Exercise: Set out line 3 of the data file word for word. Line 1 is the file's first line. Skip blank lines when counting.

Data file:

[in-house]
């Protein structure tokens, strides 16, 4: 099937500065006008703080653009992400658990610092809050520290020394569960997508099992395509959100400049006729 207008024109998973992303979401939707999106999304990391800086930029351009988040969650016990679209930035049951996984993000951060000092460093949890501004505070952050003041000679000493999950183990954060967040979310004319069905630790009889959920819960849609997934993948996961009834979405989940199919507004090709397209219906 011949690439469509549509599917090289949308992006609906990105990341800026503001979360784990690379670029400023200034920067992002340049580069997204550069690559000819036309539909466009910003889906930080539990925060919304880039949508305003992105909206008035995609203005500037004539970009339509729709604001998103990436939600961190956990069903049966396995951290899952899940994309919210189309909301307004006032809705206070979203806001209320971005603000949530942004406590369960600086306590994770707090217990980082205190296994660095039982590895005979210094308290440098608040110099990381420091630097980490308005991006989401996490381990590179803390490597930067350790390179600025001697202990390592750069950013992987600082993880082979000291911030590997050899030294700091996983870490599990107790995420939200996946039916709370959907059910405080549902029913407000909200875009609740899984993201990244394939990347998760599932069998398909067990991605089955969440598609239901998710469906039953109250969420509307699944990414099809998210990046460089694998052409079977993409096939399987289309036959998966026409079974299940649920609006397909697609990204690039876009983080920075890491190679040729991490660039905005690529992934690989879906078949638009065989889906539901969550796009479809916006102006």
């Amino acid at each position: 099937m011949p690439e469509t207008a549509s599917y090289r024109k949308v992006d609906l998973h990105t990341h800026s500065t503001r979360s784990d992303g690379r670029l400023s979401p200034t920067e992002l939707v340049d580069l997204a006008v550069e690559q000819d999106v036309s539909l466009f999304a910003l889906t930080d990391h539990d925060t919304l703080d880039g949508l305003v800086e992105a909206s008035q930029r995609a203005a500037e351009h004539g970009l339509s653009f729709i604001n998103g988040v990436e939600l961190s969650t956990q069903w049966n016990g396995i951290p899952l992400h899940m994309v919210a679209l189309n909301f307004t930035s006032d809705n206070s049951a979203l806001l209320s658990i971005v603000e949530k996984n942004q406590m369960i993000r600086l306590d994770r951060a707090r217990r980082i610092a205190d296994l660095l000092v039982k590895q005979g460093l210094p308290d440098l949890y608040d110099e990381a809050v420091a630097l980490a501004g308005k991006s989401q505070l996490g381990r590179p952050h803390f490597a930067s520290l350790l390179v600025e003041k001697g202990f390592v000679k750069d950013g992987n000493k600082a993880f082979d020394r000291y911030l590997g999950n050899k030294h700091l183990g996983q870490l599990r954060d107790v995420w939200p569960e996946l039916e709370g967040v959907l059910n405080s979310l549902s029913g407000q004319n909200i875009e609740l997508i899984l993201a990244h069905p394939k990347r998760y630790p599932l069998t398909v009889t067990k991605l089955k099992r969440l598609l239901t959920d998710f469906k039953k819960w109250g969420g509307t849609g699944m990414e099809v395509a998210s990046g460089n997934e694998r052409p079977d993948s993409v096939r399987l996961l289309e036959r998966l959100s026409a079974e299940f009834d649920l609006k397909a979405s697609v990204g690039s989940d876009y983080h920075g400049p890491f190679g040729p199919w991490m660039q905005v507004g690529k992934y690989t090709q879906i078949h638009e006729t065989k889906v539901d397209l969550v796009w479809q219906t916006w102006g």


């Amino acid at each position: 099937m011949p690439e469509t207008a549509s599917y090289r024109k949308v992006d609906l998973h990105t990341h800026s500065t503001r979360s784990d992303g690379r670029l400023s979401p200034t920067e992002l939707v340049d580069l997204a006008v550069e690559q000819d999106v036309s539909l466009f999304a910003l889906t930080d990391h539990d925060t919304l703080d880039g949508l305003v800086e992105a909206s008035q930029r995609a203005a500037e351009h004539g970009l339509s653009f729709i604001n998103g988040v990436e939600l961190s969650t956990q069903w049966n016990g396995i951290p899952l992400h899940m994309v919210a679209l189309n909301f307004t930035s006032d809705n206070s049951a979203l806001l209320s658990i971005v603000e949530k996984n942004q406590m369960i993000r600086l306590d994770r951060a707090r217990r980082i610092a205190d296994l660095l000092v039982k590895q005979g460093l210094p308290d440098l949890y608040d110099e990381a809050v420091a630097l980490a501004g308005k991006s989401q505070l996490g381990r590179p952050h803390f490597a930067s520290l350790l390179v600025e003041k001697g202990f390592v000679k750069d950013g992987n000493k600082a993880f082979d020394r000291y911030l590997g999950n050899k030294h700091l183990g996983q870490l599990r954060d107790v995420w939200p569960e996946l039916e709370g967040v959907l059910n405080s979310l549902s029913g407000q004319n909200i875009e609740l997508i899984l993201a990244h069905p394939k990347r998760y630790p599932l069998t398909v009889t067990k991605l089955k099992r969440l598609l239901t959920d998710f469906k039953k819960w109250g969420g509307t849609g699944m990414e099809v395509a998210s990046g460089n997934e694998r052409p079977d993948s993409v096939r399987l996961l289309e036959r998966l959100s026409a079974e299940f009834d649920l609006k397909a979405s697609v990204g690039s989940d876009y983080h920075g400049p890491f190679g040729p199919w991490m660039q905005v507004g690529k992934y690989t090709q879906i078949h638009e006729t065989k889906v539901d397209l969550v796009w479809q219906t916006w102006g």